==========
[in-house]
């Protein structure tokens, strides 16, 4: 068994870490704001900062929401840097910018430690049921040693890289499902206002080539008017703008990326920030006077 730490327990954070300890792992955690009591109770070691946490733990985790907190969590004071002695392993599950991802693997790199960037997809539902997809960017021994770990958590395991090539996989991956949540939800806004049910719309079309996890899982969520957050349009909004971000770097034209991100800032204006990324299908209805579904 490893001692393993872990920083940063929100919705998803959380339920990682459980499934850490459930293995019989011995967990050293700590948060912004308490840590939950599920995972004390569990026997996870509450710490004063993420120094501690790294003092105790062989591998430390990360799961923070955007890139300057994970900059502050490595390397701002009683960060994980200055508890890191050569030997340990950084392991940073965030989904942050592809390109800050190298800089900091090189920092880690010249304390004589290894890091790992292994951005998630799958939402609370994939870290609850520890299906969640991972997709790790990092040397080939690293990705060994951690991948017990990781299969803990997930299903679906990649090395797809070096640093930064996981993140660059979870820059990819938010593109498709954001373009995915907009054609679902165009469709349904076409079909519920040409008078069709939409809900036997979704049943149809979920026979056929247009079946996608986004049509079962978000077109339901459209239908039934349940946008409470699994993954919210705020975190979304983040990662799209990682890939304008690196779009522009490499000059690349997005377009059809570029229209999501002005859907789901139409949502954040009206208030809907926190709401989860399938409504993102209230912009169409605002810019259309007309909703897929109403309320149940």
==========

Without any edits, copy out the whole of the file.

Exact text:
[in-house]
């Protein structure tokens, strides 16, 4: 068994870490704001900062929401840097910018430690049921040693890289499902206002080539008017703008990326920030006077 730490327990954070300890792992955690009591109770070691946490733990985790907190969590004071002695392993599950991802693997790199960037997809539902997809960017021994770990958590395991090539996989991956949540939800806004049910719309079309996890899982969520957050349009909004971000770097034209991100800032204006990324299908209805579904 490893001692393993872990920083940063929100919705998803959380339920990682459980499934850490459930293995019989011995967990050293700590948060912004308490840590939950599920995972004390569990026997996870509450710490004063993420120094501690790294003092105790062989591998430390990360799961923070955007890139300057994970900059502050490595390397701002009683960060994980200055508890890191050569030997340990950084392991940073965030989904942050592809390109800050190298800089900091090189920092880690010249304390004589290894890091790992292994951005998630799958939402609370994939870290609850520890299906969640991972997709790790990092040397080939690293990705060994951690991948017990990781299969803990997930299903679906990649090395797809070096640093930064996981993140660059979870820059990819938010593109498709954001373009995915907009054609679902165009469709349904076409079909519920040409008078069709939409809900036997979704049943149809979920026979056929247009079946996608986004049509079962978000077109339901459209239908039934349940946008409470699994993954919210705020975190979304983040990662799209990682890939304008690196779009522009490499000059690349997005377009059809570029229209999501002005859907789901139409949502954040009206208030809907926190709401989860399938409504993102209230912009169409605002810019259309007309909703897929109403309320149940």